It seems that it is almost a common theme whenever an American calls a major company, they joke around about someone in India picking up. The jokes do not stop there though, they usually branch out to not understanding the receptionist and more often than not a mocking of their language. It is almost more common to have someone on the other end who is speaking broken English than it is to have a clear conversations. The constant, “huh,” “I do not understand what you’re saying,” and deep sighs to deal with anger often times lead to the bad reviews in customer service. We as Americans, will complain about this issue on a daily basis, but at the end of the day, having these workers helps us.
The scenario given is an example of a company outsourcing. Outsourcing is when a company moves abroad for cheaper labor, and two of the most popular companies are Apple and Nike. The word seems to always have a negative connotation to it, but in majority of cases, it is a positive. Outsourcing allows for companies mainly in the US to find cheaper labor, so the needs of the global population are met when new products are released. The cheaper labor gives those in the foreign countries jobs, so they have an income and a means of living, while the users of the product do not have to spend outrageous money, unless you’ve recently bought the iPhone X or a Nike tech sweatshirt.
Issues arise when dealing with labor, and how poorly these big companies treat these foreign workers. In a Tech Insider video released on YouTube in 2017, a man by the name of Dejian Zeng who is an NYU graduate, spent six weeks working in an Apple factory in Shanghai. He describes the work as boring, as he would spend a 12-hour work day doing one job of screwing one screw that connected the speaker to the iPhone. They would only make about $450 a month or $5,400 a year and had only Sunday’s off. Workers are provided with one uniform, have to go to mass amounts of security, all while being shacked up with as many as eight other workers in a dorm room. Working conditions like this is what leads to uproar. People around the globe protest large companies like Apple because harsh conditions like explained. Things have gotten so out of hand, they had to put safety nets outside the buildings and on stairs so workers would not commit suicide. (See Figure A below)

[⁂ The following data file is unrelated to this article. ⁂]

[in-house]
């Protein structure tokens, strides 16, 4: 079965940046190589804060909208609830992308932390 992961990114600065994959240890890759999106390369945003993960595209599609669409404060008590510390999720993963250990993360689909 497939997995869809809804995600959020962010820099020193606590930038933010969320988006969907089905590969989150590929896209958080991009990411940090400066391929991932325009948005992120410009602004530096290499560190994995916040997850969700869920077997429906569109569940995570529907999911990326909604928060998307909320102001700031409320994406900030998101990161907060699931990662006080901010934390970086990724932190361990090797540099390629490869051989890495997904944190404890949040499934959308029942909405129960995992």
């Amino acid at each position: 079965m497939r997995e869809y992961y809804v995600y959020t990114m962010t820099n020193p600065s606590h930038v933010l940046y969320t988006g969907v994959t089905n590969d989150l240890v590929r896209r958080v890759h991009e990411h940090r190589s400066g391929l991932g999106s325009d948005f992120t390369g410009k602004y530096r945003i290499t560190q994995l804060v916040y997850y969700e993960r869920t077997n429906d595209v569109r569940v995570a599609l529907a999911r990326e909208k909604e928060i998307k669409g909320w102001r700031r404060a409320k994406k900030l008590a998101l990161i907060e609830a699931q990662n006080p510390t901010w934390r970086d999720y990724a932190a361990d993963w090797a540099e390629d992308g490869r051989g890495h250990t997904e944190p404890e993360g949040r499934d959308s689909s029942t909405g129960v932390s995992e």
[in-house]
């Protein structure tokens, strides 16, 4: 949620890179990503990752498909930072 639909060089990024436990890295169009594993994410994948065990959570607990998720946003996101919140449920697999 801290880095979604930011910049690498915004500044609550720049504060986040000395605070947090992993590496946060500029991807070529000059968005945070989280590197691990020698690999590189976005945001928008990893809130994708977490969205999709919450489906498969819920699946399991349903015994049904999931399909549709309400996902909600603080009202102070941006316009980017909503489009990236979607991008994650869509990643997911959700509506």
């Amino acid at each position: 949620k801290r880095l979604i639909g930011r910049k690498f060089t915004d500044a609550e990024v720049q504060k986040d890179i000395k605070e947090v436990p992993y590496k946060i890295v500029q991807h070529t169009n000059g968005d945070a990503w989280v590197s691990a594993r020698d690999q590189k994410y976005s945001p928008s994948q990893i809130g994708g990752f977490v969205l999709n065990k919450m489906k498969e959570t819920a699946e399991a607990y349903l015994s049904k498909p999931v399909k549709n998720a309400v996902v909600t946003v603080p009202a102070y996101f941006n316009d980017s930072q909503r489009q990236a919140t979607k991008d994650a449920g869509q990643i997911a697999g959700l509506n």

Similar to that of Apple, Nike is one of the other large companies that was under heat for their sweatshops and the complaints of poor working conditions along with code of conduct issues. In the early 1990’s is when Nike first started the “sweatshop” movement when they moved their shops from Korea and Taiwan. The company moved to lower wage countries in Asia like China, Indonesia, and Vietnam. Around this time is when the protests of the company started. In the year 1991, activist Jeffery Ballinger wrote an article entitled “Nike’s profits jump on the back of Asian workers” that essentially outlined the horrors that were going on in the company. The article is highlighted by an Indonesian worker who makes “14 cents an hour, which is well below the minimum wage on top of being abused by management.” Ballinger releasing his finding was the just beginning of what Nike had to deal with. Protests by college students around the world, protests against NBA superstar Michael Jordan, and probably most famously at the 1992 Olympic games. Profit faltered, over the next few years. Nike was forced to lay off homegrown workers and they then realized that a changed needed to occur.
Over time, the company began to turn the tide and began to be the profitable company they used to be. Max Nisen, of the Business Insider, wrote in an article about Nike’s solution to sweatshop situation. Thanks to Ballinger and his findings, he explains: “Nike begins creating the Fair Labor Association, a non-profit group that combines companies, and human rights and labor representatives to establish independent monitoring and a code of conduct, including a minimum age and a 60-hour work week, and pushes other brands to join. The creation of lead human rights activists and others protesting to see the effort that the company.” This was the first of the several major steps, however the company admits to continuing the actual work being done.
Nike and Apple were definitely not the first companies to use sweatshops and certain will not be the last. The issue constant being brought up is the fact that these big companies are basically using modern-day slaves. Low wages in these lesser countries, and selling at a decent price is what helps these companies thrive. Consumers have the knowledge, but only so much will be done due to the status and satisfaction we gain from products Apple and Nike create.